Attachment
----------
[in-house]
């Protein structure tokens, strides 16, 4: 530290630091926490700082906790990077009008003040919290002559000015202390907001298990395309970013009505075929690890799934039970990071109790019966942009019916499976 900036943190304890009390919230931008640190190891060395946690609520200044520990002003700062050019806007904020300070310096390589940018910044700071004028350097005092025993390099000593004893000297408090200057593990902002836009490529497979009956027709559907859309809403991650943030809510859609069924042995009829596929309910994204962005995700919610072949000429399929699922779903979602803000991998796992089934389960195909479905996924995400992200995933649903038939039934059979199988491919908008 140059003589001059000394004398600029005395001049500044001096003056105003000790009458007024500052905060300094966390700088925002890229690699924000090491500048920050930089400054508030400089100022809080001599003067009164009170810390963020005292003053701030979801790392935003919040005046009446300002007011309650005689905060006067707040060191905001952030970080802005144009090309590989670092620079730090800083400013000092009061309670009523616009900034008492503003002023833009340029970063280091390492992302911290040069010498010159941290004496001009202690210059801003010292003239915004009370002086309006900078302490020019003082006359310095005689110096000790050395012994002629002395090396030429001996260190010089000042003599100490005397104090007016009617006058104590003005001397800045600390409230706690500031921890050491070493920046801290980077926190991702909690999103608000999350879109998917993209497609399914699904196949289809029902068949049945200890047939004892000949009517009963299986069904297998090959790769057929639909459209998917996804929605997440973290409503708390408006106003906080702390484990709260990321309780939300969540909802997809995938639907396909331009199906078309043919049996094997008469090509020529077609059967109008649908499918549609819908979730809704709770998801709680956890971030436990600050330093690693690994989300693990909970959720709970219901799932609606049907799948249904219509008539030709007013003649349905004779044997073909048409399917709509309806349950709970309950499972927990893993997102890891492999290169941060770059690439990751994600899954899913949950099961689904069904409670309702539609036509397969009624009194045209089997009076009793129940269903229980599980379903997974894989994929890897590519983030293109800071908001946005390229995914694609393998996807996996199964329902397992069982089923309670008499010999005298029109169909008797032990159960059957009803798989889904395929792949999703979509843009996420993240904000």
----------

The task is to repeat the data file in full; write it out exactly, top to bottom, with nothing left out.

[in-house]
């Protein structure tokens, strides 16, 4: 530290630091926490700082906790990077009008003040919290002559000015202390907001298990395309970013009505075929690890799934039970990071109790019966942009019916499976 900036943190304890009390919230931008640190190891060395946690609520200044520990002003700062050019806007904020300070310096390589940018910044700071004028350097005092025993390099000593004893000297408090200057593990902002836009490529497979009956027709559907859309809403991650943030809510859609069924042995009829596929309910994204962005995700919610072949000429399929699922779903979602803000991998796992089934389960195909479905996924995400992200995933649903038939039934059979199988491919908008 140059003589001059000394004398600029005395001049500044001096003056105003000790009458007024500052905060300094966390700088925002890229690699924000090491500048920050930089400054508030400089100022809080001599003067009164009170810390963020005292003053701030979801790392935003919040005046009446300002007011309650005689905060006067707040060191905001952030970080802005144009090309590989670092620079730090800083400013000092009061309670009523616009900034008492503003002023833009340029970063280091390492992302911290040069010498010159941290004496001009202690210059801003010292003239915004009370002086309006900078302490020019003082006359310095005689110096000790050395012994002629002395090396030429001996260190010089000042003599100490005397104090007016009617006058104590003005001397800045600390409230706690500031921890050491070493920046801290980077926190991702909690999103608000999350879109998917993209497609399914699904196949289809029902068949049945200890047939004892000949009517009963299986069904297998090959790769057929639909459209998917996804929605997440973290409503708390408006106003906080702390484990709260990321309780939300969540909802997809995938639907396909331009199906078309043919049996094997008469090509020529077609059967109008649908499918549609819908979730809704709770998801709680956890971030436990600050330093690693690994989300693990909970959720709970219901799932609606049907799948249904219509008539030709007013003649349905004779044997073909048409399917709509309806349950709970309950499972927990893993997102890891492999290169941060770059690439990751994600899954899913949950099961689904069904409670309702539609036509397969009624009194045209089997009076009793129940269903229980599980379903997974894989994929890897590519983030293109800071908001946005390229995914694609393998996807996996199964329902397992069982089923309670008499010999005298029109169909008797032990159960059957009803798989889904395929792949999703979509843009996420993240904000």